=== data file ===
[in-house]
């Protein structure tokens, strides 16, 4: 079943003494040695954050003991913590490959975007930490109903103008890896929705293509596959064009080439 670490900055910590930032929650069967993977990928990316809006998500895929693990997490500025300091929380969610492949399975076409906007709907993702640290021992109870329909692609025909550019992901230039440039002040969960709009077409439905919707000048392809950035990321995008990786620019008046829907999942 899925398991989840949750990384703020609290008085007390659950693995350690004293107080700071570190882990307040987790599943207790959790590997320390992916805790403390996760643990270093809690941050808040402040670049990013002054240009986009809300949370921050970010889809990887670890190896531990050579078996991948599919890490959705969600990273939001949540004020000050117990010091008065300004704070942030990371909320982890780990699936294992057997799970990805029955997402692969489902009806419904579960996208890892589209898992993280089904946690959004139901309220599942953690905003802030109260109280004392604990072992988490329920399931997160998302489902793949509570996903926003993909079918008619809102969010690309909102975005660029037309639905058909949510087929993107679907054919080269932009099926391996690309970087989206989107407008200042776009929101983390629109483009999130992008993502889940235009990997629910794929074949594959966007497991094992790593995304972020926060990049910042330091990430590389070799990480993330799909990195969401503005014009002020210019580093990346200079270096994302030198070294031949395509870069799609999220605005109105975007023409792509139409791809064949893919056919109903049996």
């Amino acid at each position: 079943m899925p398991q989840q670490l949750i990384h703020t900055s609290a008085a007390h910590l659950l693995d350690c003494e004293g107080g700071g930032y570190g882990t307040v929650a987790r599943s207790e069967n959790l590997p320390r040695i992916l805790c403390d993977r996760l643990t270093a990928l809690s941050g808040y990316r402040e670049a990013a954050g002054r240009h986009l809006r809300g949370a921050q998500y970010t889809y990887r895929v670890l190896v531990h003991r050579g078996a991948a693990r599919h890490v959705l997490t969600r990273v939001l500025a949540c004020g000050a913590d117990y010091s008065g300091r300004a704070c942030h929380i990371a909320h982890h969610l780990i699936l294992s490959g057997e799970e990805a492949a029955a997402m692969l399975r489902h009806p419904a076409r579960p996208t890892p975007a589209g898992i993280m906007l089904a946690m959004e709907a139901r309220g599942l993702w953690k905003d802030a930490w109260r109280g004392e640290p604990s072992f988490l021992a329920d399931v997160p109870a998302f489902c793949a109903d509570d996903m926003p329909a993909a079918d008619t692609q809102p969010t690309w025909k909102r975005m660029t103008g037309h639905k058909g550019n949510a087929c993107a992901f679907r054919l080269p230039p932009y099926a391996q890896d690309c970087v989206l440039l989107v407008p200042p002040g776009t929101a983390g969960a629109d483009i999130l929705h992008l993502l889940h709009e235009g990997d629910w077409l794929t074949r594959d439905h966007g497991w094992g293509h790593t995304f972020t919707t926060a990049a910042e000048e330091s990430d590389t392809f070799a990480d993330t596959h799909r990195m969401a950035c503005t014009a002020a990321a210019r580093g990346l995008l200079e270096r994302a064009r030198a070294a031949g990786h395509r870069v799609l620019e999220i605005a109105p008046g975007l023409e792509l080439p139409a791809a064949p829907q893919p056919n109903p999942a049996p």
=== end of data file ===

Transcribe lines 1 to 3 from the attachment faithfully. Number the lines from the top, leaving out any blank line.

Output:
[in-house]
């Protein structure tokens, strides 16, 4: 079943003494040695954050003991913590490959975007930490109903103008890896929705293509596959064009080439 670490900055910590930032929650069967993977990928990316809006998500895929693990997490500025300091929380969610492949399975076409906007709907993702640290021992109870329909692609025909550019992901230039440039002040969960709009077409439905919707000048392809950035990321995008990786620019008046829907999942 899925398991989840949750990384703020609290008085007390659950693995350690004293107080700071570190882990307040987790599943207790959790590997320390992916805790403390996760643990270093809690941050808040402040670049990013002054240009986009809300949370921050970010889809990887670890190896531990050579078996991948599919890490959705969600990273939001949540004020000050117990010091008065300004704070942030990371909320982890780990699936294992057997799970990805029955997402692969489902009806419904579960996208890892589209898992993280089904946690959004139901309220599942953690905003802030109260109280004392604990072992988490329920399931997160998302489902793949509570996903926003993909079918008619809102969010690309909102975005660029037309639905058909949510087929993107679907054919080269932009099926391996690309970087989206989107407008200042776009929101983390629109483009999130992008993502889940235009990997629910794929074949594959966007497991094992790593995304972020926060990049910042330091990430590389070799990480993330799909990195969401503005014009002020210019580093990346200079270096994302030198070294031949395509870069799609999220605005109105975007023409792509139409791809064949893919056919109903049996």
């Amino acid at each position: 079943m899925p398991q989840q670490l949750i990384h703020t900055s609290a008085a007390h910590l659950l693995d350690c003494e004293g107080g700071g930032y570190g882990t307040v929650a987790r599943s207790e069967n959790l590997p320390r040695i992916l805790c403390d993977r996760l643990t270093a990928l809690s941050g808040y990316r402040e670049a990013a954050g002054r240009h986009l809006r809300g949370a921050q998500y970010t889809y990887r895929v670890l190896v531990h003991r050579g078996a991948a693990r599919h890490v959705l997490t969600r990273v939001l500025a949540c004020g000050a913590d117990y010091s008065g300091r300004a704070c942030h929380i990371a909320h982890h969610l780990i699936l294992s490959g057997e799970e990805a492949a029955a997402m692969l399975r489902h009806p419904a076409r579960p996208t890892p975007a589209g898992i993280m906007l089904a946690m959004e709907a139901r309220g599942l993702w953690k905003d802030a930490w109260r109280g004392e640290p604990s072992f988490l021992a329920d399931v997160p109870a998302f489902c793949a109903d509570d996903m926003p329909a993909a079918d008619t692609q809102p969010t690309w025909k909102r975005m660029t103008g037309h639905k058909g550019n949510a087929c993107a992901f679907r054919l080269p230039p932009y099926a391996q890896d690309c970087v989206l440039l989107v407008p200042p002040g776009t929101a983390g969960a629109d483009i999130l929705h992008l993502l889940h709009e235009g990997d629910w077409l794929t074949r594959d439905h966007g497991w094992g293509h790593t995304f972020t919707t926060a990049a910042e000048e330091s990430d590389t392809f070799a990480d993330t596959h799909r990195m969401a950035c503005t014009a002020a990321a210019r580093g990346l995008l200079e270096r994302a064009r030198a070294a031949g990786h395509r870069v799609l620019e999220i605005a109105p008046g975007l023409e792509l080439p139409a791809a064949p829907q893919p056919n109903p999942a049996p």